Posting in Cities
According to a new report on the public benefits of commuter biking, the practice can generate massive savings in health care.
The U.S. spends around $2 trillion a year on health care, according to the Council on Foreign Relations. Wouldn't it be nice to find a way to cut back on those costs, while simultaneously improving public health and lowering carbon emissions?
Copenhagen recently published its 2012 Bicycle Account, which enumerates the considerable public benefits of commuter biking. One-third of the city's population bikes to work, and this has benefited everything from transportation costs to security, tourism, traffic infrastructure, and public health.
Andy Clarke, president of the league of American Bicyclists (as quoted in The Grist):
“When all these factors are added together the net social gain is DKK [Danish Crowns] 1.22 per cycled kilometer. For purposes of comparison there is a net social loss of DKK 0.69 per kilometer driven by car.” 1.22 Danish crowns is about 25 cents and a kilometer is 6/10 of a mile, so we are talking about a net economic gain to society of 42 cents for every bicycle mile traveled. That’s a good number to have in your back pocket.
Business Insider did some simple arithmetic and found that if the same proportion of Americans commuted to work by bicycle as our counterparts in Copenhagen (35 percent), we'd have 109 million cyclists. At a rate of social gain of 0.42 cents per mile, even if our cyclists biked only a mile per day, we'd be adding $46 million to the economy each day, and $17 billion per year. This doesn't even account for the benefit of offsetting the social loss caused by driving, as many of these bikers would otherwise have driven to work.
Business Insider argues that most of this social gain would ultimately find its way back to the health industry, citing the Copenhagen report:
The most important socio-economic impact of cycling lies in the area of health care. When we cycle we save ourselves and society as a whole significant health care costs, including saved treatment expenses and increased tax revenues as result of fewer illnesses.
That's a strong argument for American cities to improve their biking infrastructure. The public gains may prove to be more than worth the investment.
via [Business Insider]
Mar 29, 2012
Come down to Austin and bike to work over the hills and in 105 heat, and hope your office dess code is swim suits and sweat.
The benefits of biking go way beyond immediate health care costs including cleaner air, national fuel/deficit reductions, reduced city spend on roads, enjoy nicer public places without cars.. Unfortunately public planning is focused on the car/sprawl and it's often too dangerous and difficult in modern cities to bike. I love visiting bike friendly cities like Munich, Amsterdam, Stockholm and Copenhagen.
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There's little doubt that for most people, riding a bike on a regular basis would certainly be healthier. But I seriously doubt that it would have any significant overall benefit on health costs. It would merely shift them to other points in health care. First of all, as mentioned above, costs related to accidents and disability would climb significantly. It's not clear how that cost is built in. Second, most of the heath costs for most people are consumed at later stages of life. So we might be preventing a certain number of cases of diabetes and congested heart failure. But sooner or later, even healthy people get old and sick from something. It will just happen later, long after their busy bankrupting Social Security...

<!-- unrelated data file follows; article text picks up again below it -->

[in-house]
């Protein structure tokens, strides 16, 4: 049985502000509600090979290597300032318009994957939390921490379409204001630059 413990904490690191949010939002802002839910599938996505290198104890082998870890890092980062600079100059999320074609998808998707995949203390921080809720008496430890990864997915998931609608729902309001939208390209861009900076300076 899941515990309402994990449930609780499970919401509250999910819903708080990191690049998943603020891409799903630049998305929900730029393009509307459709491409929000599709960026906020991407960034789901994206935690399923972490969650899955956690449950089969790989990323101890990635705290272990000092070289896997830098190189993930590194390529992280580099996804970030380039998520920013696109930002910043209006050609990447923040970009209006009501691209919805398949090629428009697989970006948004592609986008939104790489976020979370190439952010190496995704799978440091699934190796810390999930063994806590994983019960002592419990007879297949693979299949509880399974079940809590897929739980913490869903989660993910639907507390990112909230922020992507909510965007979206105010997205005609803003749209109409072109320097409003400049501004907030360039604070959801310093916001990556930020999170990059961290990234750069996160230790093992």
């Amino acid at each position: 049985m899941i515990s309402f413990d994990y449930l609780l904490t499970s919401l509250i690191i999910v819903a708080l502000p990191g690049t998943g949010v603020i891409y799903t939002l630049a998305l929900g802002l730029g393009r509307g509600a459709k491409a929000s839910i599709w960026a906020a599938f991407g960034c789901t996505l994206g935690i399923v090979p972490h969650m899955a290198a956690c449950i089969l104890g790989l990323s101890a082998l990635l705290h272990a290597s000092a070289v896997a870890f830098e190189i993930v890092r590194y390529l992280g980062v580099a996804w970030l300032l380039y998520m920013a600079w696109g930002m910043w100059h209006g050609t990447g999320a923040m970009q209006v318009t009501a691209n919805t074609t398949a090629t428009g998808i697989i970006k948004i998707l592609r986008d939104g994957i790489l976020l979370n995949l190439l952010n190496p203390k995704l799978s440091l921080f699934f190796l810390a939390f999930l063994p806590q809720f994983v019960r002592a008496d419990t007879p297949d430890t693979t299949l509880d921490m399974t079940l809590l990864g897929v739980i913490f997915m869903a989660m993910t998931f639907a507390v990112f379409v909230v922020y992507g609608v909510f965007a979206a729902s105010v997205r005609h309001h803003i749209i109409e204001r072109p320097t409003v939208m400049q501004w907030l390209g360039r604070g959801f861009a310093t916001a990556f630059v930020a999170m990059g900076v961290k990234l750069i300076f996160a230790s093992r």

Some of my bicyclist friends have had some horrible accidents. One broke his neck (wearing a helmet of course). The other needed hand surgery from a fall. Is that factored in?
What would it cost them to put in a few bike stations in Austin?! Heck the whole town is practically sponsored by Lance Armstrong!
Studies have shown that when more people cycle, accidents actually do DOWN. Communities that double the number of cyclists see the number of accidents go down by about a third, as drivers become more used to seeing & reacting to cyclists. http://www.sciencedaily.com/releases/2008/09/080903112034.htm
Your argument that accidents caused by this increase in biking will cost the health care system more than it's worth in health benefits is a little disingenuous. What is killing more US citizens than anything else?: heart disease. Getting a better bike friendly road system, training new bikers how to correctly interact with vehicles and pedestrians, as well as educating drivers on best practices will dramatically decrease injury rates. Even tearing all poorly planned roads and replacing them with more bike friendly ones would cost less than what heart disease costs our society!
I was just in a pretty bad bike crash in NYC and needed hand and jaw surgery. Even still, I don't think your argument holds water! The roads need to be repaired so that they are useable for all: cars, bikes, and pedestrians.Exercise and decreased emissions are great! And as an added benefit cyclists like myself serve as road condition surveyors too! hahah
I didn't say that the rise accidents would exclusively equate future health savings. What I said was that future health savings wouldn't happen like the proponents propose, because people who won't be getting ill from diabetes or heart disease will be living longer to eventually get sick from something else, mainly "old age". Sooner or later, we're all going to die of something, and it won't be cheap - unless we just put people down.